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Talkin' trash and grillin' for a grand prize on TLC's BBQ Pitmasters

Texas BBQers Johnny Trigg (Alvarado) and Paul Petersen (McKinney)

Premiering: Thursday, Dec. 3rd at 9 p.m. (central) on TLC
Starring: A buncha BBQers, three hailing from Texas
Produced by: Charlie Corwin/Original Media

Profane Myron "The King" Mixon of Unadilla, GA is legendary in his field and also in his mind.

"Everybody's not Michael Jordan, everybody's not Tiger Woods and they damn sure ain't me," he brags in Thursday's premiere of TLC's BBQ Pitmasters.

Hell, even Tiger Woods probably doesn't want to be Tiger Woods at the moment. One of the series' featured competitors wouldn't mind crawling into a hole either after the smoke has cleared at the annual Mesquite, Nevada barbecue championship.

"Overall I sucked," says the would-be contender. We won't say who it is, but the poor schlepper doesn't exactly make for a great advertisement for his/her restaurant back home.

The eight-part series will focus on seven cooks and six events, according to TLC publicity materials. Three of the competitors hail from Texas, although Jamie Geer of Burleson's Jambo Pits is nowhere to be seen in the opener.

Otherwise meet (or meat) Johnny "The Godfather" Trigg of Alvarado and Paul "The Rookie" Petersen, executive chef at Rick's Chop House in McKinney.

Both like to talk a little trash because, after all, this is a "reality" series that needs to build characters if not character.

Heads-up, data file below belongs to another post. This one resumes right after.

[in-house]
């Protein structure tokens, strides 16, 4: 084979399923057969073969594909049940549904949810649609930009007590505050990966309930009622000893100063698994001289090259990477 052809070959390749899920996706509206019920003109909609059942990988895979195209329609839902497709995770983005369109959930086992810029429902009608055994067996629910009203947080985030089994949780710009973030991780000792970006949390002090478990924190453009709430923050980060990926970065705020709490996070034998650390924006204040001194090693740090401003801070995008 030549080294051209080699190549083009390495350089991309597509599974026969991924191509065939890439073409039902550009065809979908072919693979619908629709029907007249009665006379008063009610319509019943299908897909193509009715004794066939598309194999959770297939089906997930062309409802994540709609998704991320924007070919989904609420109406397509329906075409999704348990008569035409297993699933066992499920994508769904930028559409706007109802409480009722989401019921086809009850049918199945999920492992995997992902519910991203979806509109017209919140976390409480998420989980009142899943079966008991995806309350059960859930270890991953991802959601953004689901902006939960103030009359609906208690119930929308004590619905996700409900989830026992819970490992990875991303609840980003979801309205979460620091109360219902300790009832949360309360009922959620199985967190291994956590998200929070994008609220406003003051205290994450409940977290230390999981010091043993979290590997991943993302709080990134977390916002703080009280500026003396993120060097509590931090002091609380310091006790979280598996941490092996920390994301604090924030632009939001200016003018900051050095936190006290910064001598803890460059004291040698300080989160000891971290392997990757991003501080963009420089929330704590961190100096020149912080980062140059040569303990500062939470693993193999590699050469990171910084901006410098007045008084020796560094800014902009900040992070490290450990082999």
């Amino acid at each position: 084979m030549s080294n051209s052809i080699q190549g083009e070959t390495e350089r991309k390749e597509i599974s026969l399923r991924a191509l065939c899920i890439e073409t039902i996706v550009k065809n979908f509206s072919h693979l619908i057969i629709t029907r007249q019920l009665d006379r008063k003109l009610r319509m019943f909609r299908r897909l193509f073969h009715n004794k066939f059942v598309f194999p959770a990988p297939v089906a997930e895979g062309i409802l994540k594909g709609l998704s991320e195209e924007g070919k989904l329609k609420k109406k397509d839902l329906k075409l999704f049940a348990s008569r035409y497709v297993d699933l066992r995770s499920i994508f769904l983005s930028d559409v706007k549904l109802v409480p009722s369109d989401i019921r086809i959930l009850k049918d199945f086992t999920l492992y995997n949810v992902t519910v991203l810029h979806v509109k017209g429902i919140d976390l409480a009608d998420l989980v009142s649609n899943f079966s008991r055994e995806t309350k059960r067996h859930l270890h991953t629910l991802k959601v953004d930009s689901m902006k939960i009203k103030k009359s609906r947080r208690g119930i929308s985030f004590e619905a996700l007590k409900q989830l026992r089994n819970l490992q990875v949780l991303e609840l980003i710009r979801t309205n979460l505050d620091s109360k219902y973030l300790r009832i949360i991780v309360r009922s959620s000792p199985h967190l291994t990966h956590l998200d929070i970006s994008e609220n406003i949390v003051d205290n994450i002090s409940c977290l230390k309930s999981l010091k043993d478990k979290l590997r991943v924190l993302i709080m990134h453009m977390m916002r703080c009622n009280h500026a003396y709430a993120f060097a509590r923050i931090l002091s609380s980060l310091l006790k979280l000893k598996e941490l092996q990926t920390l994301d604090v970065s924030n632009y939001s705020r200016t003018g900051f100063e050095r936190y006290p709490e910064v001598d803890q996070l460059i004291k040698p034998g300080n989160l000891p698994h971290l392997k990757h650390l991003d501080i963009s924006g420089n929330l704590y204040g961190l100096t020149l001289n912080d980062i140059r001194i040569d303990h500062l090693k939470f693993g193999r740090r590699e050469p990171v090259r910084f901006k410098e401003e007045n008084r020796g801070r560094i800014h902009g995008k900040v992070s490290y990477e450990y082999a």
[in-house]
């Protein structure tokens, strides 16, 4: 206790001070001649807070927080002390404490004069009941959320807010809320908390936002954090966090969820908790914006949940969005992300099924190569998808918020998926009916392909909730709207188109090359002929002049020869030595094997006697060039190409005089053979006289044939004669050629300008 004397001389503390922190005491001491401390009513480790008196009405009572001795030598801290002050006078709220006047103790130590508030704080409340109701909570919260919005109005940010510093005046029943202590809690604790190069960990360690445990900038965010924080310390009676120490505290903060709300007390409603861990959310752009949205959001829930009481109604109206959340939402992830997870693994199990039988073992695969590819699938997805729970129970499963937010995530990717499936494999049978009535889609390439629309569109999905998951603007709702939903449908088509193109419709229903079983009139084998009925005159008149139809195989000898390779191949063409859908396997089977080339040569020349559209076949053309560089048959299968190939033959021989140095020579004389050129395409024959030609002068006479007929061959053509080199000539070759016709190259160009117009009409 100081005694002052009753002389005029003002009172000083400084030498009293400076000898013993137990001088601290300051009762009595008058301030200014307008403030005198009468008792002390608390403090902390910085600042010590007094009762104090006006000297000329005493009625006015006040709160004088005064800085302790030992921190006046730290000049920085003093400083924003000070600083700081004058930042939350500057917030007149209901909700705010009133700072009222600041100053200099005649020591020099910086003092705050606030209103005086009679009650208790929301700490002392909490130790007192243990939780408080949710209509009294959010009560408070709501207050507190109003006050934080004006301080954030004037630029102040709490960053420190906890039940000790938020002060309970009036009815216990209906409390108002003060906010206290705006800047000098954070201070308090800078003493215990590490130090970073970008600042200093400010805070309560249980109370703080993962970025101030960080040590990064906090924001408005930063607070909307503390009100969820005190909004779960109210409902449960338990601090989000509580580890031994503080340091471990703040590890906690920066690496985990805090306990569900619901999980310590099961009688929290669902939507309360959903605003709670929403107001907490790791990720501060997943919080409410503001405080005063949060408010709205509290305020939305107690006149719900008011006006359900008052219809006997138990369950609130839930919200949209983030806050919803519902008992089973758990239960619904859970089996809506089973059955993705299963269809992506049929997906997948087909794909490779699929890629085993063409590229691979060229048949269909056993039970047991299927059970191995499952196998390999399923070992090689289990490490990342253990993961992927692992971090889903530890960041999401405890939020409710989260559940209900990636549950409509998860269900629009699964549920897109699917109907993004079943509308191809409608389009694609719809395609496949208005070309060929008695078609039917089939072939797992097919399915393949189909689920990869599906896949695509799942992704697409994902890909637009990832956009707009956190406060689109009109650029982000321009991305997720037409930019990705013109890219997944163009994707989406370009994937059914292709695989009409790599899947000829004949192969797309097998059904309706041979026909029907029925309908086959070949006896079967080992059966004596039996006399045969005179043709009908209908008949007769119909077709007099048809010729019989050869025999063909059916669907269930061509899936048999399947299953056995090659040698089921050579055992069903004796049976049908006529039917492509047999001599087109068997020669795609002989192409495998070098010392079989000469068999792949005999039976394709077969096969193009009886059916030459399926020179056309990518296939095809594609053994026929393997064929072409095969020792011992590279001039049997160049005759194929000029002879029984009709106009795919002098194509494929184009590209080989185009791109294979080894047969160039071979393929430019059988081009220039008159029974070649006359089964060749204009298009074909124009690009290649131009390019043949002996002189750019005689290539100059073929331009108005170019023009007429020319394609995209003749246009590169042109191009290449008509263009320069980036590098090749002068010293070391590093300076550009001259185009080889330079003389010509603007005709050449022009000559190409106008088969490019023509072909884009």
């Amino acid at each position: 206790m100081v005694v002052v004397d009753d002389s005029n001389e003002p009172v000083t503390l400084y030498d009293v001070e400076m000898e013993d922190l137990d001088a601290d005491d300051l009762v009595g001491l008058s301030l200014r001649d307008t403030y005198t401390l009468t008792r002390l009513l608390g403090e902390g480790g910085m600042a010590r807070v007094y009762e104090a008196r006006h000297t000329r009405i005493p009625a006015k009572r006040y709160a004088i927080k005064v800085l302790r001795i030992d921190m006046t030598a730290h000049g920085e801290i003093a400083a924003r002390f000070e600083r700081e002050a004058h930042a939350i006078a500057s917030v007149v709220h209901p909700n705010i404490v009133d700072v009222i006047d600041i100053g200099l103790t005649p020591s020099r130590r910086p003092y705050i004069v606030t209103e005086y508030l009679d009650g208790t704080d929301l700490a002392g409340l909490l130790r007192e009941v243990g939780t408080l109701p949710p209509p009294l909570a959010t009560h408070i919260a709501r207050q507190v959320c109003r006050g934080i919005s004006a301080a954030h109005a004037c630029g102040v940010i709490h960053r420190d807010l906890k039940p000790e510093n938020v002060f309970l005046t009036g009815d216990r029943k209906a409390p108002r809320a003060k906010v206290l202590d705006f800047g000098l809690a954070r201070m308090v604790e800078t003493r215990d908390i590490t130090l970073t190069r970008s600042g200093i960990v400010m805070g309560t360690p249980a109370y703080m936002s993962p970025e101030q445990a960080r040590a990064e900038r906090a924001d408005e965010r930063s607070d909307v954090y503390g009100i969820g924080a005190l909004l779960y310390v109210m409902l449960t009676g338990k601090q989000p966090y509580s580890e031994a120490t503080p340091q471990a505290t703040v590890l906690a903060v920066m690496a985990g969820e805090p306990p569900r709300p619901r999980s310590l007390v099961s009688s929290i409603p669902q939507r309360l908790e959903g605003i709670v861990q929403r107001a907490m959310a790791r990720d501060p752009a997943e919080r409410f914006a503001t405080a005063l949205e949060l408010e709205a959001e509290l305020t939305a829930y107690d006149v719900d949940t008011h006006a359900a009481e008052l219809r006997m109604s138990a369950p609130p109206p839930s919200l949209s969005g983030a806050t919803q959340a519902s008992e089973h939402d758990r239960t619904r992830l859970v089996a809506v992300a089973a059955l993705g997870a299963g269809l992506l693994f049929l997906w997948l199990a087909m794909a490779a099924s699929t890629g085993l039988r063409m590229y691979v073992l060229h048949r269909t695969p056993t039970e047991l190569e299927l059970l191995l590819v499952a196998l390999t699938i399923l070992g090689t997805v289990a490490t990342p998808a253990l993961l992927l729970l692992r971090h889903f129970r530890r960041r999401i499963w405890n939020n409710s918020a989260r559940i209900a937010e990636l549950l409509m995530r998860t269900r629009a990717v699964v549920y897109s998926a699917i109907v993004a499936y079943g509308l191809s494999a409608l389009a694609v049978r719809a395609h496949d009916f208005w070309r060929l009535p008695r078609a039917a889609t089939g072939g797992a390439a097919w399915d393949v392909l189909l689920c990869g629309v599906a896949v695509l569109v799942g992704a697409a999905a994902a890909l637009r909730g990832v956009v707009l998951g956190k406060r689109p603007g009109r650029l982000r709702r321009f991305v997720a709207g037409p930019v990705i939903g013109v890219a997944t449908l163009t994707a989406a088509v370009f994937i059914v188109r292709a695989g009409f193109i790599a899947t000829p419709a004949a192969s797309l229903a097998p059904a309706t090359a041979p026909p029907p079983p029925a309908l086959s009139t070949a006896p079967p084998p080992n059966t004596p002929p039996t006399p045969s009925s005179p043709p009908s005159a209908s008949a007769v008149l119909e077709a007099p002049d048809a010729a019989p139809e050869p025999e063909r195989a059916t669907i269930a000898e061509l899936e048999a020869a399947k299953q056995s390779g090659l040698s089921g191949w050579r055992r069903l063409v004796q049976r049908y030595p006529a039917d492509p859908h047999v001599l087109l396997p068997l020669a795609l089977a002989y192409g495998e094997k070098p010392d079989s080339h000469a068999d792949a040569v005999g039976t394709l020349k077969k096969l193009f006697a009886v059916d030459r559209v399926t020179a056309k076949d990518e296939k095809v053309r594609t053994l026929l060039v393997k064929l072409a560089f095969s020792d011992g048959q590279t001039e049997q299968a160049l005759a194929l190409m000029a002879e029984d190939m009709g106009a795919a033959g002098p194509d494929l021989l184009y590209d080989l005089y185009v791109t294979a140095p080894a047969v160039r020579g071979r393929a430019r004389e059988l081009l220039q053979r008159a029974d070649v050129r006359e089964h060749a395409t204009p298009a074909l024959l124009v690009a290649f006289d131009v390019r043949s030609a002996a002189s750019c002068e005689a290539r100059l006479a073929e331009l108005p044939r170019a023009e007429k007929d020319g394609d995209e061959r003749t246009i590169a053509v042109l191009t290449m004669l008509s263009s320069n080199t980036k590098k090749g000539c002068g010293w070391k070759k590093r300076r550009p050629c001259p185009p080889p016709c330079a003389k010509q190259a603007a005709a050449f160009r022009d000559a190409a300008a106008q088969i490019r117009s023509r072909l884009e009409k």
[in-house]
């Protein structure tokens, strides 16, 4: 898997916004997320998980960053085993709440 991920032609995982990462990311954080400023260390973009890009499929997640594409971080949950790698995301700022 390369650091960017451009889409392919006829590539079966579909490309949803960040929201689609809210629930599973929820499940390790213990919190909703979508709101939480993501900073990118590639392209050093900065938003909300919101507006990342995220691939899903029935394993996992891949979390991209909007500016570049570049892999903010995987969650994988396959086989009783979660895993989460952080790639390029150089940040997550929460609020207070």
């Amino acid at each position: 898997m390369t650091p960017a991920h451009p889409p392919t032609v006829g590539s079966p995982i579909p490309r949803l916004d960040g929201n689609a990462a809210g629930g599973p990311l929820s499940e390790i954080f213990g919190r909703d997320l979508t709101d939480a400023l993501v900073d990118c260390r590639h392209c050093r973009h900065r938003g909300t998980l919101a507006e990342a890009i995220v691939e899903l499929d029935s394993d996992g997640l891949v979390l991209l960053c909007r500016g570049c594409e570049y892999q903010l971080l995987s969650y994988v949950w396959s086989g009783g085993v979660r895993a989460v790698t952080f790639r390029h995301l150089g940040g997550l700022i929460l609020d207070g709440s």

"I'm not a loser. I'm an ass-kicker," says Petersen, who's driven 1,000 miles to compete but is slowed down by a tire blowout.

"What the hell's this all about, Tuffy? You gonna wipe his ass, too?" That little bouquet comes from Trigg, who's raggin' on Tuffy "The Professor" Stone for helping Petersen back his trailer home into a parking space.

Harry Soo of Diamond Bar, Calif. and Lee Ann Whippen of Chesapeake, Virginia also are in this mix. They're all among 47 barbecue teams competing for $40,000 in cash and prizes, including $10 grand for the overall winner. Chicken, ribs, pork and brisket are on the menu, and each competitor has to submit all four to taste tests.

"I just hope they don't mind havin' their ass beat," says Mixon, who like his rivals is a real wordsmith.

You can learn a bit about barbecuing, too, although everyone's pretty secretive about why theirs supposedly stands out. In the end, each entry is "plated" in a styrofoam box on a bed of lettuce. Them's the rules.

BBQ Pitmasters is kind of fun to watch, with the well-fed Mixon mixin' it up and pretty much casting himself as the guy on whom rivals and viewers would most like to bestow a can of whoop ass.

Sorry, just tryin' to stay in the flow.